The most notable case that was a matter of embarrassment for the country was the murder of American journalist Daniel Pearl. The government was so hard pressed by the US government to locate the missing journalist that the police had literally started digging graves to find him.
The search operation finally ended after the kidnappers announced on media that they had murdered the journalist. Whereas in America, even if a dog dies, the police officials would leave no stone unturned to locate the perpetuator if any.
During President Gen Pervez Musharraf's visit to the US a few days after the gang-rape of Mukhtaran Mai, an American journalist asked him a question about the case. This infuriated the president, who unfortunately gave some very imprudent and caustic remarks. His contention was that Mukhtaran Mai "might as well have washed her dirty laundry at home, rather than taking her case to America just for publicity".
He could easily have been more prudent, patient and reassuring about the issue, choosing his words carefully in front of the American press.
The bitter truth is that all such victims had endlessly tried to seek justice from the official quarters, but to no avail. Ultimately they had to seek the help of foreign-funded NGOs and organizations who raised the issue in foreign media and forums, in total disregard of the country's reputation.
America respects and cares for its citizens, in whatever part of the world they suffer. We have the case of 52 American hostages held by Iran in 1979, who were released after the then American president, Ronald Reagan, agreed to all the Iranian terms.
If President Musharraf wants such victims "to wash their dirty laundry" at home, he should set the affairs in the country straight so that these women do not fall into the clutches of NGOs and foreign agents.
Consider the case of one Masood Ahmad Janjua, missing for quite some time, and has yet to be recovered. When the NGOs and official circles were contacted, they simply offered words of sympathy and did not talk about any conducive step being taken to locate him.
Masood Ahmad Janjua is related to the tourism industry and is well known among the foreign circles.
The State Department of America is constantly issuing warnings to its citizens to avoid travelling to Pakistan because of the presence of extremist elements, especially along the Afghan border.
An imprudent official statement like this should definitely not be so publicly uttered, but then American government is also quite aware of the fragile and totally inefficient security apparatus of Pakistan, which can hardly take care and provide protection to its own citizens.
Consider the case of the arrest of Pakistani expatriates, Zain and Kashan Afzal, who according to NGOs were arrested by security personnel on the night of August 13, 2005.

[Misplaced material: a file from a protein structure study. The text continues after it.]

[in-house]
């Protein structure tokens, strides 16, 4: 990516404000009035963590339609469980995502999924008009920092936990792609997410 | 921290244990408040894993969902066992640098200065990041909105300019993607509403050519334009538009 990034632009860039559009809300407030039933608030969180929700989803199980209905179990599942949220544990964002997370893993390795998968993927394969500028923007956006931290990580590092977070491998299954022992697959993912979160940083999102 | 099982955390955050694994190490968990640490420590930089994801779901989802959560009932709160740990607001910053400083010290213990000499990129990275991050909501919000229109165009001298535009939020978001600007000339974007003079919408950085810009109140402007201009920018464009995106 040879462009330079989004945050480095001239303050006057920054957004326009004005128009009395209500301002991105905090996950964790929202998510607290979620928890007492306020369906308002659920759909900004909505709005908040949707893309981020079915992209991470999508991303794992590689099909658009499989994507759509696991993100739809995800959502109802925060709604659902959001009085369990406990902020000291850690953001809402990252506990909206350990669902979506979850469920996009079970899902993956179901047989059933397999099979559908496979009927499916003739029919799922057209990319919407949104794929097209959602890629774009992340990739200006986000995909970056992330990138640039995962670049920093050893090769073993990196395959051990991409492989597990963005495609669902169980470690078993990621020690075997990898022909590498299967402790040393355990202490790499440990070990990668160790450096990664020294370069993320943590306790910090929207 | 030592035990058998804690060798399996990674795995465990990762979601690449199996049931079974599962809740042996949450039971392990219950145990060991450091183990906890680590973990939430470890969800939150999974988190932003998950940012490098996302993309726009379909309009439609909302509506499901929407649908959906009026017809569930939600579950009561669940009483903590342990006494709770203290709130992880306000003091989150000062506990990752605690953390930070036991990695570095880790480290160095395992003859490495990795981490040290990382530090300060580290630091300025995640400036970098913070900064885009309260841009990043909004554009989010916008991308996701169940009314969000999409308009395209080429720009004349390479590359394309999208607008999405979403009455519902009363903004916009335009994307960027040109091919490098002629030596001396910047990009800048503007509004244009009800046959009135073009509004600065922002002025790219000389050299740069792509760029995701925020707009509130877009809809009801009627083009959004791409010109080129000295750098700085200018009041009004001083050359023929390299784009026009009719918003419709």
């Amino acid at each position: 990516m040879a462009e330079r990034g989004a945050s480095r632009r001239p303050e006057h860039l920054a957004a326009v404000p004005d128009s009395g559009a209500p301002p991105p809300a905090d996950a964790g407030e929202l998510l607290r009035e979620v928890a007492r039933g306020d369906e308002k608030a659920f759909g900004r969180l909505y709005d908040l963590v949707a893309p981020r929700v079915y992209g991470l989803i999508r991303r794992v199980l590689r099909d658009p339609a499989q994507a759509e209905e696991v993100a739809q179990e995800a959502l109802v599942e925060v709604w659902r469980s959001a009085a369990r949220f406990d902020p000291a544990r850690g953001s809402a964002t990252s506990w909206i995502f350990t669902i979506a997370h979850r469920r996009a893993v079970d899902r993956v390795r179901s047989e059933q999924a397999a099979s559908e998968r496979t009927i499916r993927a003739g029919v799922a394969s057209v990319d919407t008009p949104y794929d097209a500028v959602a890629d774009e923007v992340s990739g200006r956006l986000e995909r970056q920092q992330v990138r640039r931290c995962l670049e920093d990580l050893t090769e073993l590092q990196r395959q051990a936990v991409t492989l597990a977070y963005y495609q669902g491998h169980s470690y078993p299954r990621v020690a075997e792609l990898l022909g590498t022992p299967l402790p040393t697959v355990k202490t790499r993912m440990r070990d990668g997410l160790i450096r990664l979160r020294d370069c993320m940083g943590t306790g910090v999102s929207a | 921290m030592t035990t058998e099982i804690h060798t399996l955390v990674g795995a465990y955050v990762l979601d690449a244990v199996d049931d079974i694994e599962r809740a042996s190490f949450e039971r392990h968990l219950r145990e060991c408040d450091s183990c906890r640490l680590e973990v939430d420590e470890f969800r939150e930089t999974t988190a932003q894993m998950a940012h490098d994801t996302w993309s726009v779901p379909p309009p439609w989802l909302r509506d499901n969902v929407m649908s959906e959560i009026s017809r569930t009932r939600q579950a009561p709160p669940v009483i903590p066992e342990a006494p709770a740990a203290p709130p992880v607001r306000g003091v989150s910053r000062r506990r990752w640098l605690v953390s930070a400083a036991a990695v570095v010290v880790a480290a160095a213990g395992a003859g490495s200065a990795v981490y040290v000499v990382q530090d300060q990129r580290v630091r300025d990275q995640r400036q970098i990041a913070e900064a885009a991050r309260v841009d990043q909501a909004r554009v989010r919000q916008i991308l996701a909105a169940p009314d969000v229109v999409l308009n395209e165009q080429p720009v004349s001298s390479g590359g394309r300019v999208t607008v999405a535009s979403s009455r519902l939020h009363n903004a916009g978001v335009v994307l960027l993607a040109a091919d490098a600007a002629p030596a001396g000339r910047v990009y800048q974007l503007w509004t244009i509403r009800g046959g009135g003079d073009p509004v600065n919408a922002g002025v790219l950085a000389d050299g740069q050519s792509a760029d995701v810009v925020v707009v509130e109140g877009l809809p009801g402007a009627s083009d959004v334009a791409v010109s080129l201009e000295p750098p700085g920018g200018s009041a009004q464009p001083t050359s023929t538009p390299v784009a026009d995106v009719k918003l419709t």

They were arrested without any warrant or prior official approval, and tortured and told to admit that they belonged to a particular terrorist outfit. Otherwise they would simply be sent to Guantanamo prison.
The duo was quite disturbed, because one of the arrested brothers was severely ill and needed immediate medical attention.
Such kinds of cases multiplied after 2001, so much so, it seemed that law of the jungle pervaded the country.
Despite the fact that more than 700 Pakistani citizens have been handed over to the American government, its appetite for "wanted terrorists" has yet not been satisfied.
There are other numerous cases like that of the tailor, Ali Asghar, who was kidnapped from Quetta on October 18, 2001, and two brothers Badar and Ibrahim arrested from Karachi in September 2002. Dr Aafia Siddiqui, driving with three of her children on March 30, 2003, disappeared and has still not been traced.
One Jadish Lal, studying in Peshawar University, was kidnapped on his way home on May 23, 2003, and a famous tycoon of Karachi, Saifullah Piracha, who supposedly departed for Bangkok from Karachi on July 5, 2003, has never returned. Mazhar Bhatti was arrested from Tando Muhammad Khan and imprisoned there, but the police later revealed that he was actually arrested on February 23, 2004 from Karachi.
Sharjeel, a Dutch national, was arrested by intelligence agency personnel in 2004. Similarly two girls Arifa and Saba Baloch, who were arrested on the suspicion of being suicide bombers, have since mysteriously gone missing.
There are thousands of other similar stories that give a negative impact about the law and order situation in the country. This is invariably discouraging investors whom the government is trying so hard to win over. Such a trust can only be enhanced if the government succeeds in "recovering" albeit "releasing from unlawful" custody these numerous "abducted, kidnapped, and arrested" persons.
Something has to be done about these frightening instances of excesses being committed by security and intelligence apparatus of the country. Otherwise the mounting insecurity could be harmful for the government as well as the country.